Starting Tuesday, April 7, Singapore will lock down all non-essential businesses for at least one month, announced the city-state’s prime minister Lee Hsien Loong on Friday afternoon, in response to the total number of coronavirus cases in the country crossing the 1,000-mark.
Essential services that will remain open include food establishments, wet markets and supermarkets, clinics and hospitals, utilities, transport, and banking establishments. Also allowed to remain open are businesses in key economic sectors, including those part of a global supply chain, as long as employees go to work with safe distancing measures in place.
All other work premises must close, stated Lee, who encouraged staff to work from home and telecommute wherever possible.
The government will “make arrangements to look after” foreign workers who will not be able to work, he added.
Further support for businesses and households will be announced on Monday at a parliament session by deputy prime minister Heng Swee Kiat, including a new legislation that mandates landlords pass on property tax rebates in full to tenants, as well as relief from certain contractual obligations for businesses and individuals.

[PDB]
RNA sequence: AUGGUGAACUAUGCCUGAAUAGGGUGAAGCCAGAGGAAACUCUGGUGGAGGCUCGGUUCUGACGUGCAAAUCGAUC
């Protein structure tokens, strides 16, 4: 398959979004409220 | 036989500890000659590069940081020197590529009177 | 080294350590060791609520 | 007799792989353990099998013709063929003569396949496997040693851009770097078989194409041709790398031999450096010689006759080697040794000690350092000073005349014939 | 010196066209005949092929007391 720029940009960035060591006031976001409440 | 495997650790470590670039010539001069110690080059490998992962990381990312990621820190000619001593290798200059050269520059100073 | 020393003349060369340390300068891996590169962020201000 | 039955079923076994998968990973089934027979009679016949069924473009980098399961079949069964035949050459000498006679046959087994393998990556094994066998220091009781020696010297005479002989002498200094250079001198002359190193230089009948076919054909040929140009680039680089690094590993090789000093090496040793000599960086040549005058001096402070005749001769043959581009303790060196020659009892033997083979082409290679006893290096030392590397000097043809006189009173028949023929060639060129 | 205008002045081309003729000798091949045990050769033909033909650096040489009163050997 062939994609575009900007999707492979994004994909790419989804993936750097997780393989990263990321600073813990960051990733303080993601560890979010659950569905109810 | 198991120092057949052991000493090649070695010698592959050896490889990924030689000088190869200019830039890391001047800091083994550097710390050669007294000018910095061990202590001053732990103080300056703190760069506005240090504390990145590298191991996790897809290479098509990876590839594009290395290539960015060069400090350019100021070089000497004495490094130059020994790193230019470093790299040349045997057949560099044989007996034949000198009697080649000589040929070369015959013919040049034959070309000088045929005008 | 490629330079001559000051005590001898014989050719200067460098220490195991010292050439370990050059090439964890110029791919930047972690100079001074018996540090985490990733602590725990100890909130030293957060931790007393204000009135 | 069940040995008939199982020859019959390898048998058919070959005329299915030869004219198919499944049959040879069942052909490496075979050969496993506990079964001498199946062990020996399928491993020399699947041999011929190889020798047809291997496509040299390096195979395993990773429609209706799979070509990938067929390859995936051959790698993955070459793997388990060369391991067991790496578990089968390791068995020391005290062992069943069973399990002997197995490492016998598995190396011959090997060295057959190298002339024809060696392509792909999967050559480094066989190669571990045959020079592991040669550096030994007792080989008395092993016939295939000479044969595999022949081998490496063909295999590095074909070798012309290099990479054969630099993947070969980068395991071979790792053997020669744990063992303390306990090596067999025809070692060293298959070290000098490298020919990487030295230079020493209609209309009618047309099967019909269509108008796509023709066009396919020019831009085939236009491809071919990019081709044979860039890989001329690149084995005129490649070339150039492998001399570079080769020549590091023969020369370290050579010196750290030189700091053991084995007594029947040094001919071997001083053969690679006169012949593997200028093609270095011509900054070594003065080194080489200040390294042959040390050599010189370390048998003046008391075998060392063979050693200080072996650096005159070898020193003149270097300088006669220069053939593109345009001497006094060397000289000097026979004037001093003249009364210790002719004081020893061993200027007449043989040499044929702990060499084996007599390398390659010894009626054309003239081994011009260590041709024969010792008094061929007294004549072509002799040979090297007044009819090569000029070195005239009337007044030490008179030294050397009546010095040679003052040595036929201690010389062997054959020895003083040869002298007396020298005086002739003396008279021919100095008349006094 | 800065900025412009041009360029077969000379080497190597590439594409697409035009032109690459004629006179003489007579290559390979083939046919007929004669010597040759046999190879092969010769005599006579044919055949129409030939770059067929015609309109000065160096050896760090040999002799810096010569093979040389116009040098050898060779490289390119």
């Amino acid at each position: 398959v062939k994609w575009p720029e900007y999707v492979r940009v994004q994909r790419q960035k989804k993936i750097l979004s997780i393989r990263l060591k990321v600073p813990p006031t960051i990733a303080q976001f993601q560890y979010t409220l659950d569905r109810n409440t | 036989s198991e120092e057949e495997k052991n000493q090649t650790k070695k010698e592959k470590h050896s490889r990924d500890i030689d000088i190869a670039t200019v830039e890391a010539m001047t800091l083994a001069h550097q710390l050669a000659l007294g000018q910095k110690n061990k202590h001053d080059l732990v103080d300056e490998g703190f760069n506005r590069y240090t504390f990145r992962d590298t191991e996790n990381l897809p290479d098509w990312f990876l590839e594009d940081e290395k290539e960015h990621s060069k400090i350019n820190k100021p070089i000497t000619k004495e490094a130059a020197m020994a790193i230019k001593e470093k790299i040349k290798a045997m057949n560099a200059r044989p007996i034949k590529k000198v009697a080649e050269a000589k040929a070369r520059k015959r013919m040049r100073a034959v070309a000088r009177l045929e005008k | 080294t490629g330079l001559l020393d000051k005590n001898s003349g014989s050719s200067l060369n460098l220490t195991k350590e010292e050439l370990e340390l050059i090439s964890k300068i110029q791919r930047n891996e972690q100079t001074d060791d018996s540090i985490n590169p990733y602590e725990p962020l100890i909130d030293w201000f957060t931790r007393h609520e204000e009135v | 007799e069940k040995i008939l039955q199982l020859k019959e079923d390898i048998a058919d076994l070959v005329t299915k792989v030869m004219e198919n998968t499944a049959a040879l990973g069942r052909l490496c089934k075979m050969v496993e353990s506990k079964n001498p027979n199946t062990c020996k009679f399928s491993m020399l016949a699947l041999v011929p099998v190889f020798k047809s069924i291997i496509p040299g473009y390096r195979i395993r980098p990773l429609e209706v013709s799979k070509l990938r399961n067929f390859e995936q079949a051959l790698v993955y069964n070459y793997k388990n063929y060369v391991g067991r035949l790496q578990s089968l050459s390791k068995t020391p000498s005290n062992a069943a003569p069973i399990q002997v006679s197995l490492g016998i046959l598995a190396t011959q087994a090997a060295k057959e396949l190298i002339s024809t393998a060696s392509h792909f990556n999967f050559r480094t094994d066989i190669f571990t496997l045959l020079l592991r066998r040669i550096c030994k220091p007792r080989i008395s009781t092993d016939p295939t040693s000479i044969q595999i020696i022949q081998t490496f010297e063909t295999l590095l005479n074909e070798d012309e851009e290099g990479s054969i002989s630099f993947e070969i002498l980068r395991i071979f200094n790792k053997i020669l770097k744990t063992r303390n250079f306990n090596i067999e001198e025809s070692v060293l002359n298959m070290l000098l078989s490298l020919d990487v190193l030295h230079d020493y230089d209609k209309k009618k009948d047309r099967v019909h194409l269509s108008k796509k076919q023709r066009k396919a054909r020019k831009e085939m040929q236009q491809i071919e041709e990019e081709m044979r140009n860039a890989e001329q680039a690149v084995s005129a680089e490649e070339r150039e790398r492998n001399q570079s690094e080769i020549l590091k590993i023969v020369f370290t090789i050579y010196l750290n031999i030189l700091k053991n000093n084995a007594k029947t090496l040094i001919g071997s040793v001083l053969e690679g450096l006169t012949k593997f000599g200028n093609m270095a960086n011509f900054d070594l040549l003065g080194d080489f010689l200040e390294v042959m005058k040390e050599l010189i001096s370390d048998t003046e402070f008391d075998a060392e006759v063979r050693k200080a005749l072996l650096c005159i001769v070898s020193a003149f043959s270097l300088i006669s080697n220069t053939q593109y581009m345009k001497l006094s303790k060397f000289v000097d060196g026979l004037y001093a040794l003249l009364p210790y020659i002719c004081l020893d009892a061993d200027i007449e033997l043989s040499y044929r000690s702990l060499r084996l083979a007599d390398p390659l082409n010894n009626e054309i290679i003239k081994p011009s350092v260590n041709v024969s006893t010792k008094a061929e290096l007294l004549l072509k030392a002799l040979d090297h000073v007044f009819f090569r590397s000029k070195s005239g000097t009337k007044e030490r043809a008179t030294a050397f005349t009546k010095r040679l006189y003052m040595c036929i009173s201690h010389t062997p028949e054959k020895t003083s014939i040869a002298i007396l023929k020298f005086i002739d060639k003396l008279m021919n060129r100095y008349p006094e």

“Looking at the trend, unless we take further steps, things will gradually get worse or another big cluster will push things over the edge. To pre-empt escalating infections, we will impose significantly stricter measures to help reduce risk of a big outbreak occurring, and also help to gradually bring our numbers down,” explained Lee.
He shared that these stricter measures have been enacted after discussions with Singapore’s multi-ministry task force, and may eventually help improve the situation which would lead to the relaxing of some measures.
The announcement comes as the number of global coronavirus cases worldwide topped one million yesterday. In Singapore, the number hit 1,049 this week, including 49 new cases yesterday and a fifth death of an 89-year-old woman today with no history of travel to affected countries or regions.
“We used to see fewer than 10 new cases a day, but in the past two weeks, we have had more than 15 new cases daily. These were initially imported from overseas – mostly returning Singaporeans – but in the last week, we began to have more (locally transmitted) cases. Despite good contact tracing, nearly half of these came from places we don’t know where or from whom. This suggests there are more people out there who are infected but have not been identified, passing the virus unknowingly to others.”
Lee assured: “The next few weeks will be pivotal. Even with these stricter measures in place, the number of cases will quite likely go up in the next few days. Within a few weeks, we should be able to bring the numbers under control and bring numbers down to a more sustainable situation.”